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It Depends on the Definition of "Illegal"

A reader emails to point out a contradiction in Carville & Greenberg's immigration talking points:

In your blog piece The Dem Playbook For 2006: No Amnesty you quote Greenberg and Carville, including this sentence:

We are for expelling the criminals and allowing a path to citizenship for the law abiding immigrants who pay taxes.

I'm married to an expensively-documented immigrant, and I know full well that there already is a path to citizenship for law abiding immigrants who pay taxes, so there is no need to allow a path for them. If they are talking about a citizenship path for illegal immigrants, well, by definition they are not law abiding, so they are talking nonsense.

It looks to me like they are trying to put all immigrants together, both legal and illegal, which I find offensive. I am for legal immigration, but totally against illegal immigration. And I think most legal immigrants, and spouses of legal immigrants, feel the same way.

Of course, the contradiction applies to some Republicans as well. Supporters of comprehensive immigration reform that includes a path to citizenship would argue that their plan contains an admission of guilt on the part of illegal immigrants which carries a penalty: removal from the United States if you've been here less than two years or a fine and the payment of (at least some) back taxes for those who've been here longer than two years.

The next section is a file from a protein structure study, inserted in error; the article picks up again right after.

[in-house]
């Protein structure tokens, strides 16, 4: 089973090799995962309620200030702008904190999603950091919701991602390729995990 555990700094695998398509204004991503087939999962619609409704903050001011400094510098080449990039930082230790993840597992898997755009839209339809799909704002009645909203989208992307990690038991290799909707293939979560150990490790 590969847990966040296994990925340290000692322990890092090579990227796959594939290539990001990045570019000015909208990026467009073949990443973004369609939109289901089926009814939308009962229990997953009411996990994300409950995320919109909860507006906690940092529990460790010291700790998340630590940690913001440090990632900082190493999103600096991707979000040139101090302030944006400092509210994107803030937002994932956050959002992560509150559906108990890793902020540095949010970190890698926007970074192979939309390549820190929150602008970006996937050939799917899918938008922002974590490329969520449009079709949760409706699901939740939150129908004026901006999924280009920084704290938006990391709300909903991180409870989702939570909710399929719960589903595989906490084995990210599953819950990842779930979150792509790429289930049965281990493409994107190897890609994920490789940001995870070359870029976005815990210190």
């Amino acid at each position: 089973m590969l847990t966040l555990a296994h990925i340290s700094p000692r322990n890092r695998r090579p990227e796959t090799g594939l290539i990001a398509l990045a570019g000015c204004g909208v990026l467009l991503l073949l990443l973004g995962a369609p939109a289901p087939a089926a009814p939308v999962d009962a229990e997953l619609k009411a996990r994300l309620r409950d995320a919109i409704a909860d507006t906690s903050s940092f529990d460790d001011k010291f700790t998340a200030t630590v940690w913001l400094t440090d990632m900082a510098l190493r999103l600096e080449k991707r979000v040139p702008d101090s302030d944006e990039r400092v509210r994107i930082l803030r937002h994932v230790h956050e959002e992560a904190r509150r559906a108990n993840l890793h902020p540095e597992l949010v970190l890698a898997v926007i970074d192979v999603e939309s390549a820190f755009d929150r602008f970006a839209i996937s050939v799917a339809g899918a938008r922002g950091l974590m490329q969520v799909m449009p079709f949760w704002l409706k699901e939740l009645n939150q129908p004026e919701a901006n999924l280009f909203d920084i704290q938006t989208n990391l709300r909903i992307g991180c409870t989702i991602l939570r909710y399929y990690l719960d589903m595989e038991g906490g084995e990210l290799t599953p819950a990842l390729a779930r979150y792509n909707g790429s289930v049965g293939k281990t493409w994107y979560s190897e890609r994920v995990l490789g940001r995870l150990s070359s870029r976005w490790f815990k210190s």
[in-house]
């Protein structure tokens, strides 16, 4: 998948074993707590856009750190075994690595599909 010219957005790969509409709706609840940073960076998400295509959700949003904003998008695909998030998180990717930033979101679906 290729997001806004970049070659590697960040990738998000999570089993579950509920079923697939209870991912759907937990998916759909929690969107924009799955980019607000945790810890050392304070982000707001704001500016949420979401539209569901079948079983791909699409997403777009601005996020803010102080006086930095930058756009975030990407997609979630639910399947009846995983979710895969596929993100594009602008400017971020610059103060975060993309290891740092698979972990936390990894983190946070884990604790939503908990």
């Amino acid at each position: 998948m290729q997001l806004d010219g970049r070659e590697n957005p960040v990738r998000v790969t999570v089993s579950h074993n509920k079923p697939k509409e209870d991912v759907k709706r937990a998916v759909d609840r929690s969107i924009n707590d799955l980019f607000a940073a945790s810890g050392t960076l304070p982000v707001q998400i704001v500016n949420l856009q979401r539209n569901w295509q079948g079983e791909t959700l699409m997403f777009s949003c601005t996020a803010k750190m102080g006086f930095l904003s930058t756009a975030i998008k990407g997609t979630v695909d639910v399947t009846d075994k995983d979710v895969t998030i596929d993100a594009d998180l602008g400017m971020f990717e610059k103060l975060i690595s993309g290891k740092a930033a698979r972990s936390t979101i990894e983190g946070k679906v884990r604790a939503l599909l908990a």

I can see how this compromise grates on most people's inherent desire for fairness - and is downright offensive to those who stood in the long lines and paid the high fees required to immigrate legally to the United States - but unfortunately fairness isn't a practical standard to apply when we already have 12 million people here illegally. If it were, the logical answer would be to round up every illegal immigrant in America and send them home to wait their turn in line.

Incidentally, this is where I have a beef with some House-led restrictionists who want to have it both ways. On the one hand, they call the Senate compromise amnesty. But on the other they also say they're not in favor of mass deportation. When asked what they'd do to address the roughly five percent of the American population currently living in the country illegally, they fall back and cite the thoroughly unconvincing argument that "attrition" will naturally take care of the problem. As if the millions of illegal immigrants who've made lives here in the United States over the last two decades, complete with homes and families, are going to just give it all up to move back to Mexico.

I think that's why we've seen the public coalescing around the one part of the plan that most everyone seems to agree upon, which is to focus on getting control of our borders. I also think that once that task has been accomplished to a substantial degree and the government has proven itself serious about addressing the issue of halting illegal immigration, you'd find much broader and deeper support for allowing those here illegally to access some sort of pathway to citizenship.